Get ready for a 'global Katrina': Biggest ever solar storm could cause power cuts which last for MONTHS
- Earth is overdue a solar storm as the sun enters its most active period
The world is overdue a ferocious 'space storm' that could knock out communications satellites, ground aircraft and trigger blackouts - causing hundreds of billions of pounds of damage, scientists say.
Astronomers today warned that mankind is now more vulnerable to a major solar storm than at any time in history - and that the planet should prepare for a global Katrina-style disaster.
A massive eruption of the sun would save waves of radiation and charged particles to Earth, damaging the satellite systems used for synchronising computers, airline navigation and phone networks.
Imminent: The world got a taster of the sun's explosive power last week with the strongest solar eruption in five years (white flash, centre) sent a torrent of charged plasma hurtling towards the world. Scientists believe we are overdue a ferocious solar storm
If the storm is powerful enough it could even crash stock markets and cause power cuts that last weeks or months, experts told the American Association for the Advancement of Science.
The chances of a disruption from space are getting stronger because the sun is entering the most active period of its 11 to 12-year natural cycle.
The world got a taster of the sun's explosive power last week when the strongest solar eruption in five years sent a torrent of charged plasma hurtling towards the world at 580 miles per second.
The storm created spectacular aurorae and disrupted radio communications.
Professor Sir John Beddington, the government's chief scientific adviser, said: 'The issue of space weather has got to be taken seriously. We've had a relatively quiet period of space weather - but we can't expect that quiet period to continue.
'At the same time over that period the potential vulnerability of our systems has increased dramatically, whether it is the smart grid in our electricity systems or the ubiquitous use of GPS in just about everything we use these days.
'The situation has changed. We need to be thinking about the ability both to categorise and explain and give early warning when particular types of space weather are likely to occur.'
Threat: Rio de Janeiro during a blackout in 2009. A solar storm could cause global power cuts for months, scientists have warned
Solar storms are caused by massive explosions on the sun.
The explosions release waves of X-rays and ultraviolet radiation which smash into the Earth within minutes, disrupting radio signals and damaging the electronics of satellites.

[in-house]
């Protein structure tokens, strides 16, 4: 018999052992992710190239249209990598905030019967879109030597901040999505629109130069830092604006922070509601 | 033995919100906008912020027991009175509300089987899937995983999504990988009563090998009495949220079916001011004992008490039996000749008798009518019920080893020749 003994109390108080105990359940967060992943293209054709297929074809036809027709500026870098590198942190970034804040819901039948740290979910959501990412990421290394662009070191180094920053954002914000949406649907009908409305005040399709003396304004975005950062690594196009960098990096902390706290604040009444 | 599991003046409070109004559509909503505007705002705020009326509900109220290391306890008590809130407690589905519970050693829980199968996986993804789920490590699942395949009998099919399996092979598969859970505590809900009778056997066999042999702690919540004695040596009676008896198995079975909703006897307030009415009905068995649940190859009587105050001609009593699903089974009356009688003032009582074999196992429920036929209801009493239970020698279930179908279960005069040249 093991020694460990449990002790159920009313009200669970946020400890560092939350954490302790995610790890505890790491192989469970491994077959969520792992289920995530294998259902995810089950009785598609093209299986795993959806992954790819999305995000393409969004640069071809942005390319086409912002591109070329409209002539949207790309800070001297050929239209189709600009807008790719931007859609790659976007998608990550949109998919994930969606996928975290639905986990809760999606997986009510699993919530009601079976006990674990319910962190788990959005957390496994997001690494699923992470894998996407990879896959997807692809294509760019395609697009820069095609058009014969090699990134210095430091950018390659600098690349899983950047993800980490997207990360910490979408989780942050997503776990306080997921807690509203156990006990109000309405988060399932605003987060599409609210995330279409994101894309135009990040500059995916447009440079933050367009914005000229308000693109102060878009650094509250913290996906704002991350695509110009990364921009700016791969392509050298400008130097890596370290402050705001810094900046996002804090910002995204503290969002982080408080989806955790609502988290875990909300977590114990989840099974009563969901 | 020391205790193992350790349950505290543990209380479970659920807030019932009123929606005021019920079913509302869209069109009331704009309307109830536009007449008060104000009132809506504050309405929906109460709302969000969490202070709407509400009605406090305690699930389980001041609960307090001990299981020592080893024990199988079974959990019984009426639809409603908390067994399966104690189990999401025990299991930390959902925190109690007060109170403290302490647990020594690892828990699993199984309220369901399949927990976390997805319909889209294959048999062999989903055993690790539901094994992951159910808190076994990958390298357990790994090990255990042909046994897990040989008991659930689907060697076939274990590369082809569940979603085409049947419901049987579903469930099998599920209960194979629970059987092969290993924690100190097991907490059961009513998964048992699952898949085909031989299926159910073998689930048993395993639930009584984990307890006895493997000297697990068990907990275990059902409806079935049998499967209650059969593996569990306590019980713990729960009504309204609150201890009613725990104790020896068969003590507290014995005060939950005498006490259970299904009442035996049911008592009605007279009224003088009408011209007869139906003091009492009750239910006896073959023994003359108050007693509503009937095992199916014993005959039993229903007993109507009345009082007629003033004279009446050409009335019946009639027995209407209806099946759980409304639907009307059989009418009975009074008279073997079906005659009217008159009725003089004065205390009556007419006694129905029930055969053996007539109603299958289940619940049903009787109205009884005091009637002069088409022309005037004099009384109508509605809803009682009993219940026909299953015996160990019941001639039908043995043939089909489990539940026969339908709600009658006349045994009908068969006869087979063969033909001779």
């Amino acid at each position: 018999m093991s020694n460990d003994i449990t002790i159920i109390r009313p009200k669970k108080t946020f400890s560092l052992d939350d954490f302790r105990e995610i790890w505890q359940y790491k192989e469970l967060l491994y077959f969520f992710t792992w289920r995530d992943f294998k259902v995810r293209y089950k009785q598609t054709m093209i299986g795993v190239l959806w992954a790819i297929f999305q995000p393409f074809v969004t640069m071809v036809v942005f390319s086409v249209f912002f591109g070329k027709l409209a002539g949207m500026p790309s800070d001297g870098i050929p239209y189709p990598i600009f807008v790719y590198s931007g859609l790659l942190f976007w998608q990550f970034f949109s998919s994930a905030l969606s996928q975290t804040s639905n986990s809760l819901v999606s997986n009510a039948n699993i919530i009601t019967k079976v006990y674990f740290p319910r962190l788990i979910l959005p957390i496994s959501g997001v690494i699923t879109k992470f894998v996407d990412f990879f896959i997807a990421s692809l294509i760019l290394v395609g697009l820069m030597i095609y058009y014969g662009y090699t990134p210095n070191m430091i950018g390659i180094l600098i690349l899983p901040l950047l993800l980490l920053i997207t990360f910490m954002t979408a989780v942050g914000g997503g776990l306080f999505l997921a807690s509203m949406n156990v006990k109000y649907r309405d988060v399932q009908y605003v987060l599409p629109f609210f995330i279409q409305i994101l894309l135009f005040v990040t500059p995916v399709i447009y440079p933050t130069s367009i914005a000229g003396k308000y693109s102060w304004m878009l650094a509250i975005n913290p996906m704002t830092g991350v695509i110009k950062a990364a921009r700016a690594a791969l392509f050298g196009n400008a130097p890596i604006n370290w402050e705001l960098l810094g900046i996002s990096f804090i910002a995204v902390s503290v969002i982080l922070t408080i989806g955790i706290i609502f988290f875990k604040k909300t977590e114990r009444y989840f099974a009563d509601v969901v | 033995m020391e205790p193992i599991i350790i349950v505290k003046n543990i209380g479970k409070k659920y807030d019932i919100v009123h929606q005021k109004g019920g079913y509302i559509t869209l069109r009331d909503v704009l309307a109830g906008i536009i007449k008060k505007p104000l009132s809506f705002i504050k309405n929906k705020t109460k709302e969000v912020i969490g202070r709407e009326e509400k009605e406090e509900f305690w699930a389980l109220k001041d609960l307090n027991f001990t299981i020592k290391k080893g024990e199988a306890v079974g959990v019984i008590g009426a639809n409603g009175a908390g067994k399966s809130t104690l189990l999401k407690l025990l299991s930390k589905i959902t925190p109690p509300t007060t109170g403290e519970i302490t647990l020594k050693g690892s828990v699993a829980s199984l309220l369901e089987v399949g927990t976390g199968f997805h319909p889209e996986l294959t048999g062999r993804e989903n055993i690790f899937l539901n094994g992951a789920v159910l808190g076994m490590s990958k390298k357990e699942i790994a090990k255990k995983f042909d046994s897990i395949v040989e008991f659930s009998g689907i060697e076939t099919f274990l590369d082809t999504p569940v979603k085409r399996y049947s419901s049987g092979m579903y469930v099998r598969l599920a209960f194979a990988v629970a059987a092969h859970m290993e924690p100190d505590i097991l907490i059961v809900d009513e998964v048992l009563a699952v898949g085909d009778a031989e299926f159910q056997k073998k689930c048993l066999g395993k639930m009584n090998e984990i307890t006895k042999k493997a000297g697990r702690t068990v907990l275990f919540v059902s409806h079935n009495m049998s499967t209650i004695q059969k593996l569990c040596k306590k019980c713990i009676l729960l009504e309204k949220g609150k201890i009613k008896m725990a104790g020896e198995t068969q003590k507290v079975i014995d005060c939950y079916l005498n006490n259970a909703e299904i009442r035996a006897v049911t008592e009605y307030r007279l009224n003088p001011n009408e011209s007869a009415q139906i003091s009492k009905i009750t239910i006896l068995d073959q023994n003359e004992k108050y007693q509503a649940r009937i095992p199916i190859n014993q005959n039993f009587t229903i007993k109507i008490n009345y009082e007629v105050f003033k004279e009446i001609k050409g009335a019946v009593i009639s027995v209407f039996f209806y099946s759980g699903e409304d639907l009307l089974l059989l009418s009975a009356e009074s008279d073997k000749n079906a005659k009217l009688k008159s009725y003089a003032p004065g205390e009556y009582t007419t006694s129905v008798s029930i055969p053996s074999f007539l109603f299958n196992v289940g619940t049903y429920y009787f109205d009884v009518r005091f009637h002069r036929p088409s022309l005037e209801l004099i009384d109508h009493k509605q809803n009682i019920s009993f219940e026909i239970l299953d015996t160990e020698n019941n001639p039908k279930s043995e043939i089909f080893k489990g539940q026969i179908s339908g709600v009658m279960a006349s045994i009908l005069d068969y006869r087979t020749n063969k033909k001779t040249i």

They are followed ten to 20 minutes later by a burst of energetic particles which cause even more havoc with satellites - and then 15 to 30 hours later by supercharged plasma which collides with Earth's magnetic field.
The plasma create the aurora - or Northern Lights - and can induce electrical currents in power lines and cables.
Jane Lubchenco, head of the U.S. National Oceanic and Atmospheric Administration, said: 'This is not a matter of if, it is simply a matter of when and how big.
'The last time we had a maximum in the solar cycle, about 10 years ago, the world was a very different place. Cell phones are now ubiquitous; they were certainly around but we didn't rely on them for so many different things.
'Many things that we take for granted today are so much more prone to the process of space weather than was the case in the last solar maximum.'
Communications satellites would be knocked out by a solar storm, causing widespread chaos on Earth and hundreds of billions of pounds of damage
The sun goes through a regular activity cycle about 11 years long on average. The last solar maximum occurred in 2001. Its latest minimum was particularly weak and long lasting.
Space storms are not new. The first major solar flare was recorded by British astronomer Richard Carrington in 1859.
Other solar geomagnetic storms have been observed in recent decades. One huge solar flare in 1972 cut off long-distance telephone communication in the mid-western state of Illinois, Nasa said.
Another similar flare in 1989 'provoked geomagnetic storms that disrupted electric power transmission' and caused blackouts across the Canadian province of Quebec, the U.S. space agency said.
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